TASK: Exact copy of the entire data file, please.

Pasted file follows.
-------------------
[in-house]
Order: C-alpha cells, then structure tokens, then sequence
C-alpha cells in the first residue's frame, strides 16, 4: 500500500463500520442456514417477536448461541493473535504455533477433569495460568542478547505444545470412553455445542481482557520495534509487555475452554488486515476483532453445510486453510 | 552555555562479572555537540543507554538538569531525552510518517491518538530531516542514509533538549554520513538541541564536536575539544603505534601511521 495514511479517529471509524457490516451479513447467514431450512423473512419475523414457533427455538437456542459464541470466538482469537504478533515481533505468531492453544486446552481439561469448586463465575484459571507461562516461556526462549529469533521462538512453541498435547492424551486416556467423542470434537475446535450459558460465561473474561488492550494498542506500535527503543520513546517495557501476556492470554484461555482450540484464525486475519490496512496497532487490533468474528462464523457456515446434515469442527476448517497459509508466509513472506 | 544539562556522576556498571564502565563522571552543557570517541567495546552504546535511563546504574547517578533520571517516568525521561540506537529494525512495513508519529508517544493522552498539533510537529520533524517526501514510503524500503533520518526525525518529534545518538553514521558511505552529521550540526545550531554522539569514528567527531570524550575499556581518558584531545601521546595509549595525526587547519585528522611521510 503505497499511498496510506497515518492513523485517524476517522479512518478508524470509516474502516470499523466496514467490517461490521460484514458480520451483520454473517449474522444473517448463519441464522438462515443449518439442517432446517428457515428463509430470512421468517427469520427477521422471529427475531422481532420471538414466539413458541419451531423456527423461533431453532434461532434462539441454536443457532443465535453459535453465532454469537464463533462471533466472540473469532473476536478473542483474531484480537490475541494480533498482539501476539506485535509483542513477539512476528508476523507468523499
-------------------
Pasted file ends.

[in-house]
Order: C-alpha cells, then structure tokens, then sequence
C-alpha cells in the first residue's frame, strides 16, 4: 500500500463500520442456514417477536448461541493473535504455533477433569495460568542478547505444545470412553455445542481482557520495534509487555475452554488486515476483532453445510486453510 | 552555555562479572555537540543507554538538569531525552510518517491518538530531516542514509533538549554520513538541541564536536575539544603505534601511521 495514511479517529471509524457490516451479513447467514431450512423473512419475523414457533427455538437456542459464541470466538482469537504478533515481533505468531492453544486446552481439561469448586463465575484459571507461562516461556526462549529469533521462538512453541498435547492424551486416556467423542470434537475446535450459558460465561473474561488492550494498542506500535527503543520513546517495557501476556492470554484461555482450540484464525486475519490496512496497532487490533468474528462464523457456515446434515469442527476448517497459509508466509513472506 | 544539562556522576556498571564502565563522571552543557570517541567495546552504546535511563546504574547517578533520571517516568525521561540506537529494525512495513508519529508517544493522552498539533510537529520533524517526501514510503524500503533520518526525525518529534545518538553514521558511505552529521550540526545550531554522539569514528567527531570524550575499556581518558584531545601521546595509549595525526587547519585528522611521510 503505497499511498496510506497515518492513523485517524476517522479512518478508524470509516474502516470499523466496514467490517461490521460484514458480520451483520454473517449474522444473517448463519441464522438462515443449518439442517432446517428457515428463509430470512421468517427469520427477521422471529427475531422481532420471538414466539413458541419451531423456527423461533431453532434461532434462539441454536443457532443465535453459535453465532454469537464463533462471533466472540473469532473476536478473542483474531484480537490475541494480533498482539501476539506485535509483542513477539512476528508476523507468523499